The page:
The additional downflooding through newly immersed deck openings and ventilators, etc. (which had not been effectively sealed to prevent/retard this) at the after end of the weather deck increased the rate at which seawater accumulated in the under-deck compartments at the after end of the vessel. The Fame settled deeper in the water and continued to trim more and more by the after end as the weight of shipped water increased. Such a cycle was maintained until the vessel lost all reserve buoyancy and sank stern first.

Immersion Suits

The immersion suits were originally designed to be used in an emergency; i.e. when abandoning a vessel. They could be stored and used as required, provided they passed inspection at regular intervals.

As the three immersion suits, which were reported to have had problems, were from the same manufacturer, all 10 suits were sent back to the factory for inspection and testing. The 11th suit, which had reportedly suffered a zipper failure, was lost with the vessel and could not be examined.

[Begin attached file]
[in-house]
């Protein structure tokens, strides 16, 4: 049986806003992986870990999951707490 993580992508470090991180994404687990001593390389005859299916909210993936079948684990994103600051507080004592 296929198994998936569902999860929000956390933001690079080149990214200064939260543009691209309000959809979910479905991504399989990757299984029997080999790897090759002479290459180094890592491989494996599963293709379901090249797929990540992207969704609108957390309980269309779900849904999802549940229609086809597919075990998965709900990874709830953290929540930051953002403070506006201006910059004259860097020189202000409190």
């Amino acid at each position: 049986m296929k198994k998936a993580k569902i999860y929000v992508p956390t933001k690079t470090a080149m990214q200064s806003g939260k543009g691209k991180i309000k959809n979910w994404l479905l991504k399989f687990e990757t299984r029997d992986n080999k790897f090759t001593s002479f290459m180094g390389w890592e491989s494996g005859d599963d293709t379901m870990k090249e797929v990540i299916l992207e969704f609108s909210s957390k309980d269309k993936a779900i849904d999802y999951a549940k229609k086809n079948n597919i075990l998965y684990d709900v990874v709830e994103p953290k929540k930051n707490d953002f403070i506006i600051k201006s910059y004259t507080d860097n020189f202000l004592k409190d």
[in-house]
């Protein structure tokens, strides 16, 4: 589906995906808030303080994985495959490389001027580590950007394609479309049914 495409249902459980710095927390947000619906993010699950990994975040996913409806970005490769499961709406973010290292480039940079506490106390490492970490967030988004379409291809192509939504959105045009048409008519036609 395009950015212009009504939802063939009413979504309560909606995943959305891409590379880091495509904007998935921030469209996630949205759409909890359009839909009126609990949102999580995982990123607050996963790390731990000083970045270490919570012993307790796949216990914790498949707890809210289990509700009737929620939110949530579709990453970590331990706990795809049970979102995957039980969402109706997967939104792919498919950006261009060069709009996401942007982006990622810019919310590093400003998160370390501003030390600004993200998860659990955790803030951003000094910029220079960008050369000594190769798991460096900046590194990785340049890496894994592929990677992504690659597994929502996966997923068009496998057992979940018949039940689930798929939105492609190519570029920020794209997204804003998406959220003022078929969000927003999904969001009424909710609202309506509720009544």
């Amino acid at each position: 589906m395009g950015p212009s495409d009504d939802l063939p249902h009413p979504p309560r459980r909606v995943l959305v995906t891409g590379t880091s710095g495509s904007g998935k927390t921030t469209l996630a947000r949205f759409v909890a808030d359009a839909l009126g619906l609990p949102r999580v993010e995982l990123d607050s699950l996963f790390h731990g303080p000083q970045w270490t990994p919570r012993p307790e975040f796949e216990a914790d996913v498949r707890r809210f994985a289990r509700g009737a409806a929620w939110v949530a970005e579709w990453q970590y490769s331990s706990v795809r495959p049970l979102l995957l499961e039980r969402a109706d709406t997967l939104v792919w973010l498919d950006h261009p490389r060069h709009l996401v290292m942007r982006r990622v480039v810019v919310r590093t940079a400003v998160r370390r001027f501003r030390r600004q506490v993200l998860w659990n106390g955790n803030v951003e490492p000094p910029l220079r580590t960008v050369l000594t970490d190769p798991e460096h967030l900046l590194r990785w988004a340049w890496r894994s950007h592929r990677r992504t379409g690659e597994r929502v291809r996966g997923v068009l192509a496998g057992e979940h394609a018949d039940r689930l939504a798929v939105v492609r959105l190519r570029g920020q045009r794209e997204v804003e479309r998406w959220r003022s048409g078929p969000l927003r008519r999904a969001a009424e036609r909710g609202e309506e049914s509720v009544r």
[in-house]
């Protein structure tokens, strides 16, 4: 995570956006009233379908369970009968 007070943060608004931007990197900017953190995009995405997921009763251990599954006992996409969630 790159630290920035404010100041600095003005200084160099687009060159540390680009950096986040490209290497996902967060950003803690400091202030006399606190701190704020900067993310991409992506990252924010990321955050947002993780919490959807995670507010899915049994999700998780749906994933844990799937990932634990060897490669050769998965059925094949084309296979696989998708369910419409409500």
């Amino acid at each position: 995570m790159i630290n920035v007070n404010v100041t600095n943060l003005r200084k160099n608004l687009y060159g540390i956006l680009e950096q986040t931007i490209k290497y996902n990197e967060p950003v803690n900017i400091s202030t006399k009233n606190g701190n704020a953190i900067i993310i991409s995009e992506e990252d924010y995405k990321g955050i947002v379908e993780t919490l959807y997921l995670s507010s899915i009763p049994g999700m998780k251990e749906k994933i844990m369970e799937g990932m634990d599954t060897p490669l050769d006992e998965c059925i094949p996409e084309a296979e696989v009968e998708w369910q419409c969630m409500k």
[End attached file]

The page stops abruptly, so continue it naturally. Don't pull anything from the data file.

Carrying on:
At the request of the TSB, a three-step test plan, consisting of a visual inspection, a zipper examination and a leakage test, was carried out by the manufacturer. The visual inspection revealed that all 10 suits showed signs of use and that one suit was, in fact, fitted with two right mitts. This non-conformity would not however have precluded the crewmember from using the gloves for thermal protection. The zipper examination yielded no anomaly. Eight of the ten suits failed the leakage test; using a soapy water solution, any detectable leak, no matter how minor, constituted a failure. The leaks ranged from pinhole size leaks in the outer shell to abrasions on the boot. The minor leakage, although not desirable, would have had a negligible effect on the flotation properties or thermal protection of the suit. The larger leaks in way of the scuffs on the boots were most likely caused by the crewmembers during lifeboat and fire drills or the actual abandoning of the vessel.

The suit manufacturer advised that the OC 4001 model (as used) was later replaced by the OC 8001 model, which includes more robust, moulded one-piece boots and improved wrist seals. This model is also intended for more constant wear.

Findings as to Causes and Contributing Factors

  1. The vessel suffered a catastrophic failure of the factory refrigeration system, which resulted in a propulsion system failure and a loss of electrical power.